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HomeNewsEquestrian group asking drivers to ‘hold their horses’ around riders

Equestrian group asking drivers to ‘hold their horses’ around riders

As spring approaches and the weather begins to become nicer, the Back Country Horsemen of British Columbia are asking drivers to slow down when horses are on the road to keep everyone safe.

The group says that because of our urbanized society, many people are not used to seeing horses on the road getting from trail to trail.

BCHBC member Sharon Pickthorne says most of the time, things are okay. But, they have had more issues recently.

“It’s getting a little more difficult and I think that’s because we’re [Comox Valley] becoming a bigger city, we have people that have moved in that have no exposure to livestock whatsoever and they just don’t know,” said Pickthorne.

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The situation between motorists and horses can be quite dangerous, according to Pickthorne, who says drivers and cyclists need to slow down for both their own and riders’ safety.

Horseback riders are considered vehicles under the Motor Vehicle Act, and they are required to follow the same laws as vehicles and bicycles.

“It’s spring, and horses tend to have more of a ‘spring in their step’,” she said. “We proceed along the road as we are supposed to do, we are considered to be a vehicle. A horse is a prey animal, so if they’re scared their first instinct is ‘I’m getting out of here.’ That’s not good for the rider or the motorist.”

She said drivers should slow down in order to prevent issues, and move into the other lane if possible when they see horseback riders.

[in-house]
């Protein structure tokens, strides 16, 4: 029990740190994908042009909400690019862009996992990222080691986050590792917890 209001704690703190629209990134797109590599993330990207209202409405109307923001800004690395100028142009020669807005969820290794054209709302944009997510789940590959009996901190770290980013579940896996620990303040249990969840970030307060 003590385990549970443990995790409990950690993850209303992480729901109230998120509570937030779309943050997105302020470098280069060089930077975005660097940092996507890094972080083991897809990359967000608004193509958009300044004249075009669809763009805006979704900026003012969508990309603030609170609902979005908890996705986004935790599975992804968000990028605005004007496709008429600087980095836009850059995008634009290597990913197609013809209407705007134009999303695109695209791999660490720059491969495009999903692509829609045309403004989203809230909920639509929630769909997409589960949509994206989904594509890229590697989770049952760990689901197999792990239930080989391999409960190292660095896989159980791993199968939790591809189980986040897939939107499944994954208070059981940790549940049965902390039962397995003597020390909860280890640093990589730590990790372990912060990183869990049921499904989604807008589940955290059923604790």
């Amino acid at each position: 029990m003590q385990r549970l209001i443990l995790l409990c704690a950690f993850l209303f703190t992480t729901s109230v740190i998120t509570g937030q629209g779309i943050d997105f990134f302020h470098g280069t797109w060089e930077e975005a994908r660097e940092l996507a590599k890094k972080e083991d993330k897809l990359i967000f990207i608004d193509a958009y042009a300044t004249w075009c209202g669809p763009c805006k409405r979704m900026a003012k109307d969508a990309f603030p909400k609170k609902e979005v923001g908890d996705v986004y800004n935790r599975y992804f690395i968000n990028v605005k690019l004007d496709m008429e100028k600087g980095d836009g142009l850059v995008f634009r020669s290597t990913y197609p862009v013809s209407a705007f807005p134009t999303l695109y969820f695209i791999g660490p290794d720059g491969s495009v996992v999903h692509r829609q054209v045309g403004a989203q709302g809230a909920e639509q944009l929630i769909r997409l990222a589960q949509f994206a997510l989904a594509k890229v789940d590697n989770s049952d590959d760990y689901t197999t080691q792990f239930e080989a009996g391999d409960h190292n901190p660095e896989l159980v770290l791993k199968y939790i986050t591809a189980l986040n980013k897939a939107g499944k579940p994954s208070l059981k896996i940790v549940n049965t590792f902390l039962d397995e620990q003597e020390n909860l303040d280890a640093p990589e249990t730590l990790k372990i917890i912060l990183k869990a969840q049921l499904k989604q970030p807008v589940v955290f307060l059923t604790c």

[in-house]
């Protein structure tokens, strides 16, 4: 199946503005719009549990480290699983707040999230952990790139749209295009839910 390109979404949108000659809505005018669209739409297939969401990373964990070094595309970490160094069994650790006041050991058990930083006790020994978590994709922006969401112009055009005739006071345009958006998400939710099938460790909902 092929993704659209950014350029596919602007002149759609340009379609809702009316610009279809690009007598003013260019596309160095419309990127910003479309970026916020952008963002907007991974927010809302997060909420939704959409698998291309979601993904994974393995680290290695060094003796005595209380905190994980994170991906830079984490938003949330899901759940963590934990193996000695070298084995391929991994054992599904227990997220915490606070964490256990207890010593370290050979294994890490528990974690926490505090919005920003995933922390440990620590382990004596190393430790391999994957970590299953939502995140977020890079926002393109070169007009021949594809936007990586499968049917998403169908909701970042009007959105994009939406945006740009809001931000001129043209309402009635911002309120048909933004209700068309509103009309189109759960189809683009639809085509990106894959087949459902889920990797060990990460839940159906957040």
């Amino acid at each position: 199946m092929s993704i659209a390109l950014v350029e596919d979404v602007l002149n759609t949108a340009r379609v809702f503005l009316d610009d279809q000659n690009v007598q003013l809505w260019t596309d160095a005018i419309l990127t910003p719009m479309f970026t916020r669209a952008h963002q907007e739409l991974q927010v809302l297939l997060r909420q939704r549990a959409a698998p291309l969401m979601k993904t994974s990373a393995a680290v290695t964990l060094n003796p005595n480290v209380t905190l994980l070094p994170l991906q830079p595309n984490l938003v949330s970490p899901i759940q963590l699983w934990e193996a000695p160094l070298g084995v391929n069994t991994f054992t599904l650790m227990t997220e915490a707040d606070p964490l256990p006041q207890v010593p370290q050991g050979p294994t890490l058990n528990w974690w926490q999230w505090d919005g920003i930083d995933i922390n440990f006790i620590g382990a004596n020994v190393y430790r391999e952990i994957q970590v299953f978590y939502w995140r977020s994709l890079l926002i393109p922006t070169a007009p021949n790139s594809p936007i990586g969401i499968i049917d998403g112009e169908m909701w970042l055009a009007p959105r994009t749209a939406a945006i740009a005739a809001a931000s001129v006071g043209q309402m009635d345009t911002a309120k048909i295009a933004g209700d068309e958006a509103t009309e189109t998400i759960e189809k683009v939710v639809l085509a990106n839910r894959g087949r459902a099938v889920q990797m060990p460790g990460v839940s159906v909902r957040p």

“We try to provide signals to the motorists behind us so if we think we’re gonna have trouble, we’ll put out a hand signal and tell people to try and slow down,” she added. “Watch the rider, see what the rider is doing and if the rider looks like they’re having trouble, really slow down or put on your four-way flashers.”

Pickthorne also said cyclists can be more at danger because they are nearly silent on the road. Horses are more difficult to keep from getting spooked, and they are not easily trained to get used to vehicles.

According to the BCHBC, riders are responsible for “The Three C’s of Trail Riding Etiquette: Common Sense, Courtesy and Communication.”

Pickthorne said riders will wear high-visibility vests and helmets along with other gear to help keep themselves safe. She adds looking at the horse’s head and ears can also help predict what they will do.

She says taking the same approach to trail riding is also helpful for walkers and cyclists who may be out at Seal Bay and other areas in the Valley.

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